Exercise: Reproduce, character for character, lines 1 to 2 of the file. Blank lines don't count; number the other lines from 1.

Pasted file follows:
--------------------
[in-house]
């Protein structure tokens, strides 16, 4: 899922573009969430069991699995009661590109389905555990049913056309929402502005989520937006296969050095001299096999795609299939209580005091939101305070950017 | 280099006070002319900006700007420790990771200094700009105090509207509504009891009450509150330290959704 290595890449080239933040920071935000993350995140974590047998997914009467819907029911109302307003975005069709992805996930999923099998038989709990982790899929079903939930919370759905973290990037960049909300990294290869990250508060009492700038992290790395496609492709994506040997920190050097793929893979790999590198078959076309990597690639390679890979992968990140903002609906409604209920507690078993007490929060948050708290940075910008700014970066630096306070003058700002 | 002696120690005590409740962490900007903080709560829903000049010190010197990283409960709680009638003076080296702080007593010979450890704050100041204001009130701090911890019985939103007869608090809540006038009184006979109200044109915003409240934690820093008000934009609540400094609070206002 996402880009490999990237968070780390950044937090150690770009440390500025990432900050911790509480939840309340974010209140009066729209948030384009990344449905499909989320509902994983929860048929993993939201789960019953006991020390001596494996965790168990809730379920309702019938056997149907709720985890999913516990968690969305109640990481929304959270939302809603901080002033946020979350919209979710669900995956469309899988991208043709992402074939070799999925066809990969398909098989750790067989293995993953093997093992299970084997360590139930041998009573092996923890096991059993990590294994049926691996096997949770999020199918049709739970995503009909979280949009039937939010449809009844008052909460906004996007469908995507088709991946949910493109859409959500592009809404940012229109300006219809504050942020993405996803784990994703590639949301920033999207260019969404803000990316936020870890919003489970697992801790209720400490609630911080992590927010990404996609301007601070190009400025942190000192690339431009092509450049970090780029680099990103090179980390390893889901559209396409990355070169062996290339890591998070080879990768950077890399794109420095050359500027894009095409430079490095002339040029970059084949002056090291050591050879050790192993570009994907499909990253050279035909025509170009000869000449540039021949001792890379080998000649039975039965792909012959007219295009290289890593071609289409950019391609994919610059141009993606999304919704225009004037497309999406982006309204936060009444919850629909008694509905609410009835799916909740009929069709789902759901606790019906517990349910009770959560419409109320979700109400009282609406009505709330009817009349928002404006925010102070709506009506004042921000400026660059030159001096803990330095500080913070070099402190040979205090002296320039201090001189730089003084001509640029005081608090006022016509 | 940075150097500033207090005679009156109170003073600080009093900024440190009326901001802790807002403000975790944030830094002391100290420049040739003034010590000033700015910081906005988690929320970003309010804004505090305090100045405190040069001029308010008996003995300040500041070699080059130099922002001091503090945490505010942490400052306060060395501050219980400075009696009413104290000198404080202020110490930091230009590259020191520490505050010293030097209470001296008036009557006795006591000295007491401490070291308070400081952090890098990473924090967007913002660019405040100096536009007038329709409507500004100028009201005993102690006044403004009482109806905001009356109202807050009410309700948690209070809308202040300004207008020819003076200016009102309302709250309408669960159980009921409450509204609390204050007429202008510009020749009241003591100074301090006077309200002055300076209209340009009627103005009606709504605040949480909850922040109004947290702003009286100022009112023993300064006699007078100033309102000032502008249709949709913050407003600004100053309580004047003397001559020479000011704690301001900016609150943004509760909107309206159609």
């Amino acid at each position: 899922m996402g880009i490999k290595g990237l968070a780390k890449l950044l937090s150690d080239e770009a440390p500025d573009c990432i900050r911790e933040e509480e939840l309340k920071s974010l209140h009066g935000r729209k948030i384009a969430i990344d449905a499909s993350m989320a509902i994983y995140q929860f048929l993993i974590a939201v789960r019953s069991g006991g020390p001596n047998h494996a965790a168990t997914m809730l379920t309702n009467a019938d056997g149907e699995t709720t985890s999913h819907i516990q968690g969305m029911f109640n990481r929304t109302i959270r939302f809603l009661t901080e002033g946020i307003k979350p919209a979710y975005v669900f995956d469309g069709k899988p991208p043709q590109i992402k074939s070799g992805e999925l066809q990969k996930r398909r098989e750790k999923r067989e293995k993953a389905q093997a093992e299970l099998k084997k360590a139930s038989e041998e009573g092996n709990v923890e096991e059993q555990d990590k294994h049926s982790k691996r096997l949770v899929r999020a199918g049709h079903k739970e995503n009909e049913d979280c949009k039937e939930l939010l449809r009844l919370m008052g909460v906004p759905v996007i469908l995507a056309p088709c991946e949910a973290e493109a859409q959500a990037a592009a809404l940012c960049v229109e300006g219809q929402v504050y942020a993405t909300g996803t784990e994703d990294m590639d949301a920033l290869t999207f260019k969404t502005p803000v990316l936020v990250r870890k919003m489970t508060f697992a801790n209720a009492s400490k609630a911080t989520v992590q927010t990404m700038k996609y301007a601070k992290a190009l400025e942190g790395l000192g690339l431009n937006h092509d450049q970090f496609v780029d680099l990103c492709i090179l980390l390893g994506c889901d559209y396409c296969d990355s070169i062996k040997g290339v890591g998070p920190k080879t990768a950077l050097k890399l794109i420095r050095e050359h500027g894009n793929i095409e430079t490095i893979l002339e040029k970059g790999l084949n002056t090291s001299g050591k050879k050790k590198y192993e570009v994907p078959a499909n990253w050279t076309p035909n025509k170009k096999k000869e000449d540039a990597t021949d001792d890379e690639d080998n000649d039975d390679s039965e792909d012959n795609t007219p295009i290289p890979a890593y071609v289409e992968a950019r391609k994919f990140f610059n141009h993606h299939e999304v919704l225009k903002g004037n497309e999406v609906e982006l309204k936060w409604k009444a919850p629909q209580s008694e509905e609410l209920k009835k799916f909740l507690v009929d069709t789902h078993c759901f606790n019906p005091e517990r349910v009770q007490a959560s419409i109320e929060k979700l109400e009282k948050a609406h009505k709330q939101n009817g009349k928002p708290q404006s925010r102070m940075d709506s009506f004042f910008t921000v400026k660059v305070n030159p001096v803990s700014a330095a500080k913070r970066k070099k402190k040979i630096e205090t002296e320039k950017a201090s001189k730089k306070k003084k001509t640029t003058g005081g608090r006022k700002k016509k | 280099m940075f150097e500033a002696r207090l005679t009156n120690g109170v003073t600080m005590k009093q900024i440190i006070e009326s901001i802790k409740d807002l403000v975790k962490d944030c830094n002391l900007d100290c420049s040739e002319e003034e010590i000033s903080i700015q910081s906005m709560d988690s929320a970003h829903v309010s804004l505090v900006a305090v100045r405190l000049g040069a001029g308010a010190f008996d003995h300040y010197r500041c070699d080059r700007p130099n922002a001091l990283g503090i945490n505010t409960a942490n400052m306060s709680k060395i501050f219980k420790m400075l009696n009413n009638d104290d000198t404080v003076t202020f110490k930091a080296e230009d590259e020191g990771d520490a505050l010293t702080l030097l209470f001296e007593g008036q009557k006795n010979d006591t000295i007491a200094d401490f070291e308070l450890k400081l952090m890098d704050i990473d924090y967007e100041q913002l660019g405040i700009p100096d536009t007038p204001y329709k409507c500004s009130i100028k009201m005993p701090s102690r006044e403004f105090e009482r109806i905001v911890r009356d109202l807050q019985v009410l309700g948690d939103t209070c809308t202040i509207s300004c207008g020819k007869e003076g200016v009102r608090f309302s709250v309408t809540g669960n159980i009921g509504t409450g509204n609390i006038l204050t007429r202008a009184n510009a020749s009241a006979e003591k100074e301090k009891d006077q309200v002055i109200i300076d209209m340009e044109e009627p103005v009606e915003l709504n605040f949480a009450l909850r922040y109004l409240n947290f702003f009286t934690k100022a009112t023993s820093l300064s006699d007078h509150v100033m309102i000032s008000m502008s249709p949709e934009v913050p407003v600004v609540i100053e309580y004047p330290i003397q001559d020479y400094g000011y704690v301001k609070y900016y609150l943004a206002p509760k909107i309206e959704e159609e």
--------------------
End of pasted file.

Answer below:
[in-house]
């Protein structure tokens, strides 16, 4: 899922573009969430069991699995009661590109389905555990049913056309929402502005989520937006296969050095001299096999795609299939209580005091939101305070950017 | 280099006070002319900006700007420790990771200094700009105090509207509504009891009450509150330290959704 290595890449080239933040920071935000993350995140974590047998997914009467819907029911109302307003975005069709992805996930999923099998038989709990982790899929079903939930919370759905973290990037960049909300990294290869990250508060009492700038992290790395496609492709994506040997920190050097793929893979790999590198078959076309990597690639390679890979992968990140903002609906409604209920507690078993007490929060948050708290940075910008700014970066630096306070003058700002 | 002696120690005590409740962490900007903080709560829903000049010190010197990283409960709680009638003076080296702080007593010979450890704050100041204001009130701090911890019985939103007869608090809540006038009184006979109200044109915003409240934690820093008000934009609540400094609070206002 996402880009490999990237968070780390950044937090150690770009440390500025990432900050911790509480939840309340974010209140009066729209948030384009990344449905499909989320509902994983929860048929993993939201789960019953006991020390001596494996965790168990809730379920309702019938056997149907709720985890999913516990968690969305109640990481929304959270939302809603901080002033946020979350919209979710669900995956469309899988991208043709992402074939070799999925066809990969398909098989750790067989293995993953093997093992299970084997360590139930041998009573092996923890096991059993990590294994049926691996096997949770999020199918049709739970995503009909979280949009039937939010449809009844008052909460906004996007469908995507088709991946949910493109859409959500592009809404940012229109300006219809504050942020993405996803784990994703590639949301920033999207260019969404803000990316936020870890919003489970697992801790209720400490609630911080992590927010990404996609301007601070190009400025942190000192690339431009092509450049970090780029680099990103090179980390390893889901559209396409990355070169062996290339890591998070080879990768950077890399794109420095050359500027894009095409430079490095002339040029970059084949002056090291050591050879050790192993570009994907499909990253050279035909025509170009000869000449540039021949001792890379080998000649039975039965792909012959007219295009290289890593071609289409950019391609994919610059141009993606999304919704225009004037497309999406982006309204936060009444919850629909008694509905609410009835799916909740009929069709789902759901606790019906517990349910009770959560419409109320979700109400009282609406009505709330009817009349928002404006925010102070709506009506004042921000400026660059030159001096803990330095500080913070070099402190040979205090002296320039201090001189730089003084001509640029005081608090006022016509 | 940075150097500033207090005679009156109170003073600080009093900024440190009326901001802790807002403000975790944030830094002391100290420049040739003034010590000033700015910081906005988690929320970003309010804004505090305090100045405190040069001029308010008996003995300040500041070699080059130099922002001091503090945490505010942490400052306060060395501050219980400075009696009413104290000198404080202020110490930091230009590259020191520490505050010293030097209470001296008036009557006795006591000295007491401490070291308070400081952090890098990473924090967007913002660019405040100096536009007038329709409507500004100028009201005993102690006044403004009482109806905001009356109202807050009410309700948690209070809308202040300004207008020819003076200016009102309302709250309408669960159980009921409450509204609390204050007429202008510009020749009241003591100074301090006077309200002055300076209209340009009627103005009606709504605040949480909850922040109004947290702003009286100022009112023993300064006699007078100033309102000032502008249709949709913050407003600004100053309580004047003397001559020479000011704690301001900016609150943004509760909107309206159609």